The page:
God: “Okay, write: ‘Now Moses was very humble—more humble than any other person on earth.’”
Moses: “Uhh, I’m supposed to write that…about myself?”
Much of my offense toward God has to do with the processes he reserves for himself. He reserves for himself the role of teaching us the truth, making us realize what’s wrong, straightening us out, and teaching us to do what’s right. Confusion is birthed when you try to do God’s job to the neglect of your own.
I want to do God’s job for him because the fool in me remains convinced I can hack the process and speed it up.
It takes Godly maturity (read: seasons of nothingness drenched in uncertainty) to finally ask: Wait, why do I event want to speed this up?
Here are two of my reasons:
1. I want to impress myself so I’ll feel entitled to sit next to Jesus—(James/John’s Mom, anyone?)
2. I want to impress religious people for whom God is gold. The more God I collect, the more at ease the Pharisee in me can be when he’s around other Pharisees. It’s called a Gold Rush for a reason. No one gets rich during the Gold-Be-Still-And-Know.
Moses: “God, pick someone else instead of me.”
I rarely hear people say this. Every other day, I’m seeing new ventures and ministries. I’m glad for this, but I’m confused by it as well.
Who’s out there telling God to pick someone else? “Don’t send me, Lord. I’m not good enough.”
I’ve been raised on, “God doesn’t call the qualified. He qualifies the called.”
I’ve been raised on, “God, send me wherever you want.”
But “Please send someone else, Lord”? I just don’t see it.
Until, Oh wait. Wow—yes I do.
I feel guilty over wanting God to pick me. Moses’ “Send someone else, Lord” taunts me because I don’t want God to send someone else. I want him to send me. I’ve heard others say the same thing for years.
Follow me carefully, though—you might think what I say next doesn’t apply to you, but it does.
I say, “God, send me.” But I don’t mean it. You don’t either.
We mean “God, send someone else,” too.
Moses’ “God, send someone else” was about a different person, someone whose name wasn’t Moses.
Your “God, send me” is about a different YOU.
You say, “God, send me,” but you mean, “God, send me*”
*a Future, More Cleaned Up and Stronger Version of Me.
“God, send a more developed, less dependent version of me; a version of me that doesn’t need you as much.”
I thought I wasn’t hearing anyone say, “God, send someone else.” But that’s actually all I’ve been hearing.
Our “Send me*” comes with caveats. “Send me, but first let the Pharisee-in-me have his/her way. Let them demolish and destroy any weakness within me that might keep me dependent on you moving forward. Send me, God. But replace yourself with someone more predictable, more malleable, more tame.”
God is not looking to be domesticated, nor is he interested in making us more self-sufficient. He’s looking to make us utterly dependent on him.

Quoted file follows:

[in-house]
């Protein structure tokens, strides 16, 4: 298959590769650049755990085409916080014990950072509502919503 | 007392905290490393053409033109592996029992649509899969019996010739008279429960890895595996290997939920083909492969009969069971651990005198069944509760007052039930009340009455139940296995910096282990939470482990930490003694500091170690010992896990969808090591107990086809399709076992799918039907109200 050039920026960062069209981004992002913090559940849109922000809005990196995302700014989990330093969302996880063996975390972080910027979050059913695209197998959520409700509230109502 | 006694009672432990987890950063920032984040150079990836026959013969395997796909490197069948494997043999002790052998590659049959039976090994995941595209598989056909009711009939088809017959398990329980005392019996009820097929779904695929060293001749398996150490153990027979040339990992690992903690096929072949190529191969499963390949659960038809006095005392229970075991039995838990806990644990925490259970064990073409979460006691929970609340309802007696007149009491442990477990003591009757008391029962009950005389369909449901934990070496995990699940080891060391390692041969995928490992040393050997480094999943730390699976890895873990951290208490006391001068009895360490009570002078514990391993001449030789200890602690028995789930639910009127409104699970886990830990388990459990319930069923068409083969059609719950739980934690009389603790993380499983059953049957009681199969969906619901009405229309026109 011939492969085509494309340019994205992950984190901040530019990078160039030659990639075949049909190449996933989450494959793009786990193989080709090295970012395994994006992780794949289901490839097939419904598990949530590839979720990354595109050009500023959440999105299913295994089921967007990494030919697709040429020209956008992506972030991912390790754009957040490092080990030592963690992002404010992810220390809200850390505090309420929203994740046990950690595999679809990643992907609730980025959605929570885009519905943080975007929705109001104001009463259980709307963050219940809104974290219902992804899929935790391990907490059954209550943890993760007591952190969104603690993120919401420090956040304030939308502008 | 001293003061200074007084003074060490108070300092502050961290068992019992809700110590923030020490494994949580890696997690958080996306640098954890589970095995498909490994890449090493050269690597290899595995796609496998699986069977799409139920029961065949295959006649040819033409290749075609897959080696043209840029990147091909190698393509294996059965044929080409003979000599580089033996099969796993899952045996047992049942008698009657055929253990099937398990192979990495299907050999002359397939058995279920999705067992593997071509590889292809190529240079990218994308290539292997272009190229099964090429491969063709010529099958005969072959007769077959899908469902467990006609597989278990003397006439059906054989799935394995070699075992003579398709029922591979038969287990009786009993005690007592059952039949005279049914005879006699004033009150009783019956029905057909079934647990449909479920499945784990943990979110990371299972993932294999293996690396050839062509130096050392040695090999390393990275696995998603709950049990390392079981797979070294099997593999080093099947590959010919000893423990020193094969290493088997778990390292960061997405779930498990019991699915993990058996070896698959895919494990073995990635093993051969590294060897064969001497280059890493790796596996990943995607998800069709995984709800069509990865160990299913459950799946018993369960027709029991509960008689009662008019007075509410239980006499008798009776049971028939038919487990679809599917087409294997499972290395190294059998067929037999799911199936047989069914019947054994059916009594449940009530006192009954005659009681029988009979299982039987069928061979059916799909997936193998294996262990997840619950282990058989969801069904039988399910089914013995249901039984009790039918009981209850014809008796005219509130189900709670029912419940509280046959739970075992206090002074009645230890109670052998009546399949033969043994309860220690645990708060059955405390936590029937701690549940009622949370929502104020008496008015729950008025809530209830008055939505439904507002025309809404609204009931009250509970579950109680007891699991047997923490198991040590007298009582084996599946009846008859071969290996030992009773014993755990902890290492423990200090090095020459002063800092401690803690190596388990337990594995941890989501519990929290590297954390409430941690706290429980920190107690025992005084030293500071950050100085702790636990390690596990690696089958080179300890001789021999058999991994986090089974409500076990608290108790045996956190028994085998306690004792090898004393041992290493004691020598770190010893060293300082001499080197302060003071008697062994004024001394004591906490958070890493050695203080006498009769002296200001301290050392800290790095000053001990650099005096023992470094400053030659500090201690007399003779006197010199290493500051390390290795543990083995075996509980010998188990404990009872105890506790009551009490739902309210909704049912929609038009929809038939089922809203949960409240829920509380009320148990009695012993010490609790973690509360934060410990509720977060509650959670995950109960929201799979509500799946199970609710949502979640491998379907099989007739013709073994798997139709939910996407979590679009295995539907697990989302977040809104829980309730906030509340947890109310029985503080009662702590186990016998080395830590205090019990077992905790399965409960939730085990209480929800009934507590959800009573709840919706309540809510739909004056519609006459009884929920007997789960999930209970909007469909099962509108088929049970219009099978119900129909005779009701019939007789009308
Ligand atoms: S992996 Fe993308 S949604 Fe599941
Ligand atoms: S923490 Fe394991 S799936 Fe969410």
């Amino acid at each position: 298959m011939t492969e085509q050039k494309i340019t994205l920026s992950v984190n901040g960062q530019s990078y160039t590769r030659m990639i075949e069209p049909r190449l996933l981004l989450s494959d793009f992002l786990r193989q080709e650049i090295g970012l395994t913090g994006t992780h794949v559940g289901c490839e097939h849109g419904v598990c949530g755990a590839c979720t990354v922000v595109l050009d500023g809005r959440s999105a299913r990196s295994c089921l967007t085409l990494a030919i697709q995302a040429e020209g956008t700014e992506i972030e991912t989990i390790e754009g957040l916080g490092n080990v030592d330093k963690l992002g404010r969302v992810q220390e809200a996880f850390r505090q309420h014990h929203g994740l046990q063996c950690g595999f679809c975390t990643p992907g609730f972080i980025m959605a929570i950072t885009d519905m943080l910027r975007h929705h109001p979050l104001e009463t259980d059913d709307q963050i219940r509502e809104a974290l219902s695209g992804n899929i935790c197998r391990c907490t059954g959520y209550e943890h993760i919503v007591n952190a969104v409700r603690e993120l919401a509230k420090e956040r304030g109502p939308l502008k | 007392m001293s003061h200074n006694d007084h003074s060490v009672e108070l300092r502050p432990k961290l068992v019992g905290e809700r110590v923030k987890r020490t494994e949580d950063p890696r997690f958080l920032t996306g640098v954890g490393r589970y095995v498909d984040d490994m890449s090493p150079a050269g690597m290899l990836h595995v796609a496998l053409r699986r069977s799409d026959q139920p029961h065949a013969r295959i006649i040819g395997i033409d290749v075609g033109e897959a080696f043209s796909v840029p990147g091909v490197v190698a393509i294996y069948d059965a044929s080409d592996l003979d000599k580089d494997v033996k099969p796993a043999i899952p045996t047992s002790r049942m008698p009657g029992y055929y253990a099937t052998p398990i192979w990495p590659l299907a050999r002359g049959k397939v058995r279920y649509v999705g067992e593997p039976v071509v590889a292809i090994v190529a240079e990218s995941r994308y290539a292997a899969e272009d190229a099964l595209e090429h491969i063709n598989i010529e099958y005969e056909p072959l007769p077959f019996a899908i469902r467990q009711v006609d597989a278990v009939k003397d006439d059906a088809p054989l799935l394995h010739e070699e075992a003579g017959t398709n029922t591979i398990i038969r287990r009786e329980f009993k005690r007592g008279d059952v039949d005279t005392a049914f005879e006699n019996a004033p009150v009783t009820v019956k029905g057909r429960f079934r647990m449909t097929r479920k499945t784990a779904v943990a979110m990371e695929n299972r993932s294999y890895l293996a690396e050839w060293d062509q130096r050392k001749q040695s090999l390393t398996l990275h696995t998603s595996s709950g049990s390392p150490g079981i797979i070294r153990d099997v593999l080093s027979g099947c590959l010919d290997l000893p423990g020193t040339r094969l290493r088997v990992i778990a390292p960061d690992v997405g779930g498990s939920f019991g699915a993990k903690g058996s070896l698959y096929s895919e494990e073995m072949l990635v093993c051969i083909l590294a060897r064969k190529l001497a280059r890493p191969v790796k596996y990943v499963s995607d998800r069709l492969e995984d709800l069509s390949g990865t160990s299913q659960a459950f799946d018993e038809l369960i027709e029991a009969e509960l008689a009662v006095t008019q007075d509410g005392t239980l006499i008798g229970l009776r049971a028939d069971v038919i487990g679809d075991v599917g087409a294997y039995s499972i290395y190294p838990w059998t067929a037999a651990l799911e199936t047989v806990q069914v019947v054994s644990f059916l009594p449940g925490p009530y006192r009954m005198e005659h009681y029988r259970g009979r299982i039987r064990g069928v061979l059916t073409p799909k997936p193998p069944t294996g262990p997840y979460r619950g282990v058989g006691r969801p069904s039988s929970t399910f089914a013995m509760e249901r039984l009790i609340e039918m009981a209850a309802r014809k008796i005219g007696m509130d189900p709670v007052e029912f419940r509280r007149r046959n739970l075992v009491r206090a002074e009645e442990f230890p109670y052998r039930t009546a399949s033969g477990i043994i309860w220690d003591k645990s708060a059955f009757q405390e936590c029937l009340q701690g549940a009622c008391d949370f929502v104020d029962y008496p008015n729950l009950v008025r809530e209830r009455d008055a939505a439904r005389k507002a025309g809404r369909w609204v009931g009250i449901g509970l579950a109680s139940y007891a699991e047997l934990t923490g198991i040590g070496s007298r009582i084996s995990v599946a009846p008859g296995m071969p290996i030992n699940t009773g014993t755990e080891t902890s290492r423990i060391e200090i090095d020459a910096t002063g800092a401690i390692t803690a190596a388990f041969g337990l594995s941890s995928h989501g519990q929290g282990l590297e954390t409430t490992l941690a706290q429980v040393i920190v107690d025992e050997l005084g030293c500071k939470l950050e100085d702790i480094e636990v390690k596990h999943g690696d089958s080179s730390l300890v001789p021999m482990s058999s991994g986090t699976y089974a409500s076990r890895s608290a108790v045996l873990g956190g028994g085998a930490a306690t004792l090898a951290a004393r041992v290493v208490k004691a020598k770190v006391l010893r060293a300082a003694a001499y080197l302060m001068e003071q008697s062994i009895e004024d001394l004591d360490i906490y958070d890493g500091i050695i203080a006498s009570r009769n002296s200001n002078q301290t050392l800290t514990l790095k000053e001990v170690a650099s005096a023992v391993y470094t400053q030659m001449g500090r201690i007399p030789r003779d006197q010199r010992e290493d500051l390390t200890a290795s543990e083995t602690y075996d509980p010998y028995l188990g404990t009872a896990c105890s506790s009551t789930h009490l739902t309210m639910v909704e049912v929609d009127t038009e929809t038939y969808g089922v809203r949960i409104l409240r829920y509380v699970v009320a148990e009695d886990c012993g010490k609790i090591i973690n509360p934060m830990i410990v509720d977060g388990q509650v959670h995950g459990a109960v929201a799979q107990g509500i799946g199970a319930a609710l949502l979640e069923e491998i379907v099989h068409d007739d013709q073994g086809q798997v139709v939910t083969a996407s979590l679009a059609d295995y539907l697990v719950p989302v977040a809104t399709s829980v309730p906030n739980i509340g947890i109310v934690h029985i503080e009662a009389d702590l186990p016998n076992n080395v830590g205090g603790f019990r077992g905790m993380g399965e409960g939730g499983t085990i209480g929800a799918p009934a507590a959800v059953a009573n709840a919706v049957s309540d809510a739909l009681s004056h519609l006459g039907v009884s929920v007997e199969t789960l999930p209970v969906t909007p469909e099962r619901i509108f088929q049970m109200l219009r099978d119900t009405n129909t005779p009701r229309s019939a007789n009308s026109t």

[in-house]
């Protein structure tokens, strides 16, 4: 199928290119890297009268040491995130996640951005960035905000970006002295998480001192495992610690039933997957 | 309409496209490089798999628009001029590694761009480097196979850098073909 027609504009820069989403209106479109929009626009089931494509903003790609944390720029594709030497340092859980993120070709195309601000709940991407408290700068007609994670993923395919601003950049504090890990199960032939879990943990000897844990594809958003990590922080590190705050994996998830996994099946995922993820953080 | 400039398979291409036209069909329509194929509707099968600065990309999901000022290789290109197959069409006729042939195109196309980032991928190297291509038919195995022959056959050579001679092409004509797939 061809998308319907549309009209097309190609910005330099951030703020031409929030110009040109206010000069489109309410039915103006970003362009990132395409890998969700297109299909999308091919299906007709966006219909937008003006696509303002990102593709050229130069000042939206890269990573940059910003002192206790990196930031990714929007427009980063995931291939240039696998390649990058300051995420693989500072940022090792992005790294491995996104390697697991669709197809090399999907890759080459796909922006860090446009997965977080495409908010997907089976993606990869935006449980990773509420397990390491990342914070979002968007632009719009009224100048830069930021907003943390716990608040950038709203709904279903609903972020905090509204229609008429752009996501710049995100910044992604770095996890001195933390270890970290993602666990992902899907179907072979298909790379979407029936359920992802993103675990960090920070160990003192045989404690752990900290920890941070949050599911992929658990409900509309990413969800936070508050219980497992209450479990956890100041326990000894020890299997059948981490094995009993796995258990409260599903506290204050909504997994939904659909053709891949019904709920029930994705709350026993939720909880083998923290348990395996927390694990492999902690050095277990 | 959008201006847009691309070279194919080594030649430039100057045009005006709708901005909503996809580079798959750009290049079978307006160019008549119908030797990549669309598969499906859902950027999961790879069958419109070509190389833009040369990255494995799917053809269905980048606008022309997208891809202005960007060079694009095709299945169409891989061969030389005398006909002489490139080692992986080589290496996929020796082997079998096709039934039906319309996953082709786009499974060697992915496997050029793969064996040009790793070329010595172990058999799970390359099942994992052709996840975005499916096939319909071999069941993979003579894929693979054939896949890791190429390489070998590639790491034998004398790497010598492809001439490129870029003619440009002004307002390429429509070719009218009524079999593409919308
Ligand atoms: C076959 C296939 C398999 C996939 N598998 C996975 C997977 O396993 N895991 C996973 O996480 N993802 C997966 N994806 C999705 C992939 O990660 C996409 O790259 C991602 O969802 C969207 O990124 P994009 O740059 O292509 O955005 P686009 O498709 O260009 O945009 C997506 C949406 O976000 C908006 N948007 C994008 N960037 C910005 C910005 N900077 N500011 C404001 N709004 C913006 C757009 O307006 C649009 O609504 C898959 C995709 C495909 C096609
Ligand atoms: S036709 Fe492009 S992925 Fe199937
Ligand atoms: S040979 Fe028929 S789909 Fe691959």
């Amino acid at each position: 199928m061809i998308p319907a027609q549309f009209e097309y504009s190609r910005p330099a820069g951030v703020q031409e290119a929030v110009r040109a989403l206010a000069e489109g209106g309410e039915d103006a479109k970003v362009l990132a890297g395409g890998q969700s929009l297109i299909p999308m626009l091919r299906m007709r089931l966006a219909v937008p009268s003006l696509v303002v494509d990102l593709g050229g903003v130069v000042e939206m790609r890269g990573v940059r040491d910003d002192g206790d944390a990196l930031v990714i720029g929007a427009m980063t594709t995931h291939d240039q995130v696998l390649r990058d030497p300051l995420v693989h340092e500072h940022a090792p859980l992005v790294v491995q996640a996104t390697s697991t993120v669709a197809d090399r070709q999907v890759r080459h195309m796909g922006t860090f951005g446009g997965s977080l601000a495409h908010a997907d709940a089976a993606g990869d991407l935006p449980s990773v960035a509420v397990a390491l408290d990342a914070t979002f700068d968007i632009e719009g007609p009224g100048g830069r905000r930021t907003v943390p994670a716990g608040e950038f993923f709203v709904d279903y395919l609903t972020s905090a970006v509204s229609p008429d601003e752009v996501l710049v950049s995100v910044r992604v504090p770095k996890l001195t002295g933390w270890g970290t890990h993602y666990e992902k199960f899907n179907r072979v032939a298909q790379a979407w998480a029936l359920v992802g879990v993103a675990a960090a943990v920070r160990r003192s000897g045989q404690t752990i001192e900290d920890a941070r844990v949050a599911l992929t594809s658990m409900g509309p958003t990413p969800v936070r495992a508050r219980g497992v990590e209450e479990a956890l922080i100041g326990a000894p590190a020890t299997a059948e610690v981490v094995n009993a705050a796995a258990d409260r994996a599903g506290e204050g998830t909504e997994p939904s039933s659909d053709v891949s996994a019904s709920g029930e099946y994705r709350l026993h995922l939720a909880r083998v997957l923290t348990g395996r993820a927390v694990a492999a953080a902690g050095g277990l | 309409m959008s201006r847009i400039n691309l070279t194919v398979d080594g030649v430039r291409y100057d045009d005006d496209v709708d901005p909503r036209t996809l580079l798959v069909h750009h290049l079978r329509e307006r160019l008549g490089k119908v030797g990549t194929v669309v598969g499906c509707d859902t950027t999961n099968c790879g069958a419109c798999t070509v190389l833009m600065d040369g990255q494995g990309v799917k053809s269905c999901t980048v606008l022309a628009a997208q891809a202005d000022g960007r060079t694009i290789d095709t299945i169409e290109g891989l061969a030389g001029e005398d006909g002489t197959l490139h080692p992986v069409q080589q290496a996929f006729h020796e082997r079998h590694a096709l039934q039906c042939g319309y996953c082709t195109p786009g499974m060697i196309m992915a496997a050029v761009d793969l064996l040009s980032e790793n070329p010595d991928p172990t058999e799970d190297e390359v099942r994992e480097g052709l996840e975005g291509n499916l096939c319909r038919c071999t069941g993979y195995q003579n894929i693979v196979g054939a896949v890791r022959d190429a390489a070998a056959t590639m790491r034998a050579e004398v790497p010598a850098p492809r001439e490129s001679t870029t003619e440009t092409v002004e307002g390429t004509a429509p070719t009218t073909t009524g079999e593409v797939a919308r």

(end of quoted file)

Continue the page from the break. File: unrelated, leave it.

Which, by the way, is the actual definition of humility: To be utterly dependent on God. That’ll totally change your understanding the next time you read: “Moses was more humble than any other person on earth.”
Moses’ calling was far too important to remain dependent on any human. Yours is too, I hope you’ll remember that the next time you’re tempted to blame yourself or someone else for not being God.
To be utterly dependent on God sounds like a pretty weak place. A place far too tight for us to bring in any of our self-deprecating/self-improving/self-impressing tendencies. We’re kidding ourselves with these inner Pharisees whose self-regulation poses as holiness.
“God, send me” means the me I am now. The you that includes your dysfunctions and deficiencies.
I thought the closer I got to God, the stronger I’d get; the less dependent I’d get; the more developed I’d get.
But everything so far has been tearing the seams apart, demanding more vulnerability than ever. And my gifts? My gifts/talents have become an afterthought. What I thought would be the main course of my life has become the after-dinner mint. What I can’t help but stare at every day is a weak, broken individual whose only hope is that God would show up.
The more I’m forced to stare at the me I am now, the more I can hear my inner Pharisee saying, “God, you need someone else. Either a completely different person or an Arvin who has it far-more-together than me.”
It is painful to realize the same spirit that demanded the Pharisees crucify Jesus is at work in the same flesh I’ve been called to crucify daily.
It seems God is beyond content with the version of his people who cannot send themselves, who’ve tried and failed enough to say, “I can’t send myself. And you know what? I don’t even want to.”